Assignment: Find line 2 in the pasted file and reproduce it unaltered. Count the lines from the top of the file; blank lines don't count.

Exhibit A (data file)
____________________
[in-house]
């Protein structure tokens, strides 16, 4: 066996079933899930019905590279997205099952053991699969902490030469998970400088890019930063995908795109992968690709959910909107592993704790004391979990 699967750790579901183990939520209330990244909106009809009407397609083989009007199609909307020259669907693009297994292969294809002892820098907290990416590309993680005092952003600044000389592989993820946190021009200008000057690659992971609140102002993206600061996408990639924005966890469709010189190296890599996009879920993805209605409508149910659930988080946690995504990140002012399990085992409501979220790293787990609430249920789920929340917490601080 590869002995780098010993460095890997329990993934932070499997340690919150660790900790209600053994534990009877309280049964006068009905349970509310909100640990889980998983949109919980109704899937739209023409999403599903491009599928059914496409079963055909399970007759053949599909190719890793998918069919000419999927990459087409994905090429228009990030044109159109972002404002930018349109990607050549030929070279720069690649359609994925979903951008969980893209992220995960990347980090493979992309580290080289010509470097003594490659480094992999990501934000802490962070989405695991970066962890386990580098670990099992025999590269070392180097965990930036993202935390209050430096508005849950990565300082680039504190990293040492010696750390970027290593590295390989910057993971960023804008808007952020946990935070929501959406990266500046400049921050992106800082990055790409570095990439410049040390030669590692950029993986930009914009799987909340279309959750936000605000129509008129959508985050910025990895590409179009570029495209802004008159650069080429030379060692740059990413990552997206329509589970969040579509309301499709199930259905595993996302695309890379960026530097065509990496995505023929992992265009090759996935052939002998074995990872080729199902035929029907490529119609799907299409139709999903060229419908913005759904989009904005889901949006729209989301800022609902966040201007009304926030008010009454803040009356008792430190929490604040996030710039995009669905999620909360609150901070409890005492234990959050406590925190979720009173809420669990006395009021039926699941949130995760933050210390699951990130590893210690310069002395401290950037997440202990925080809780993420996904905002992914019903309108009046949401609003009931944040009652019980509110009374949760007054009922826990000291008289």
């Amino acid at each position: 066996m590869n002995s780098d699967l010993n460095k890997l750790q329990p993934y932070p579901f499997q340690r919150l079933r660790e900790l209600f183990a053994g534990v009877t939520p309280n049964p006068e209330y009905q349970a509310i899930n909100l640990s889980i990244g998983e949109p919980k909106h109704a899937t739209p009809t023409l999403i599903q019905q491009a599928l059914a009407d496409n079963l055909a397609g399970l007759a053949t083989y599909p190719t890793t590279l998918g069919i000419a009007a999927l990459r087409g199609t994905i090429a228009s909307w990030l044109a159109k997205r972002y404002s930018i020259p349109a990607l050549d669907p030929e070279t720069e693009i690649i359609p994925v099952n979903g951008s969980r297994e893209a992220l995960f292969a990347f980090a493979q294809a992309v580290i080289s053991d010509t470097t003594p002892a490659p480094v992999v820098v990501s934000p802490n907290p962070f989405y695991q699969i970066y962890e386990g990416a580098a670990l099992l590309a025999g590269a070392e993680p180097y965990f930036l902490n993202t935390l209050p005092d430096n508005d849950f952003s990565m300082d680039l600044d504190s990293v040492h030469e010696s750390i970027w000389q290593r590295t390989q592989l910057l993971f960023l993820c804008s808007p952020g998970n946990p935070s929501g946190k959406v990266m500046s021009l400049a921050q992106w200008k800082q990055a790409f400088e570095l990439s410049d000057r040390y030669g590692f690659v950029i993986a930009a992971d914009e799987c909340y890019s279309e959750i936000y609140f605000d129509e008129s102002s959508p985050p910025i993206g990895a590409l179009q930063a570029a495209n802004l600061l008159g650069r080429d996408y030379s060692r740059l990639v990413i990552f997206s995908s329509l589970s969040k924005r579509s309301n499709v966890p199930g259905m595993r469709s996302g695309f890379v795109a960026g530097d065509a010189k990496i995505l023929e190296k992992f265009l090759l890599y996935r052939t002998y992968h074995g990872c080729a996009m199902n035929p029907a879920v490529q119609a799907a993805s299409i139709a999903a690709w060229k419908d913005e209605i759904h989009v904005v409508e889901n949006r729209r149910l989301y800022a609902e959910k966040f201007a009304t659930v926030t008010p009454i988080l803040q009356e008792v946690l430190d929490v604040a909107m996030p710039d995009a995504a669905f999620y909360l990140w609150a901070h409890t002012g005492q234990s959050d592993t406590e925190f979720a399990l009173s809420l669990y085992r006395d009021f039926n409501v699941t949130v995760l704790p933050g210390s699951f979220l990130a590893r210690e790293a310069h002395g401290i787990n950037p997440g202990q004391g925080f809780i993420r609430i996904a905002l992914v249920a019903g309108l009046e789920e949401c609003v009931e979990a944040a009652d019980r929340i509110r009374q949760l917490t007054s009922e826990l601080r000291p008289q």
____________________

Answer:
């Protein structure tokens, strides 16, 4: 066996079933899930019905590279997205099952053991699969902490030469998970400088890019930063995908795109992968690709959910909107592993704790004391979990 699967750790579901183990939520209330990244909106009809009407397609083989009007199609909307020259669907693009297994292969294809002892820098907290990416590309993680005092952003600044000389592989993820946190021009200008000057690659992971609140102002993206600061996408990639924005966890469709010189190296890599996009879920993805209605409508149910659930988080946690995504990140002012399990085992409501979220790293787990609430249920789920929340917490601080 590869002995780098010993460095890997329990993934932070499997340690919150660790900790209600053994534990009877309280049964006068009905349970509310909100640990889980998983949109919980109704899937739209023409999403599903491009599928059914496409079963055909399970007759053949599909190719890793998918069919000419999927990459087409994905090429228009990030044109159109972002404002930018349109990607050549030929070279720069690649359609994925979903951008969980893209992220995960990347980090493979992309580290080289010509470097003594490659480094992999990501934000802490962070989405695991970066962890386990580098670990099992025999590269070392180097965990930036993202935390209050430096508005849950990565300082680039504190990293040492010696750390970027290593590295390989910057993971960023804008808007952020946990935070929501959406990266500046400049921050992106800082990055790409570095990439410049040390030669590692950029993986930009914009799987909340279309959750936000605000129509008129959508985050910025990895590409179009570029495209802004008159650069080429030379060692740059990413990552997206329509589970969040579509309301499709199930259905595993996302695309890379960026530097065509990496995505023929992992265009090759996935052939002998074995990872080729199902035929029907490529119609799907299409139709999903060229419908913005759904989009904005889901949006729209989301800022609902966040201007009304926030008010009454803040009356008792430190929490604040996030710039995009669905999620909360609150901070409890005492234990959050406590925190979720009173809420669990006395009021039926699941949130995760933050210390699951990130590893210690310069002395401290950037997440202990925080809780993420996904905002992914019903309108009046949401609003009931944040009652019980509110009374949760007054009922826990000291008289």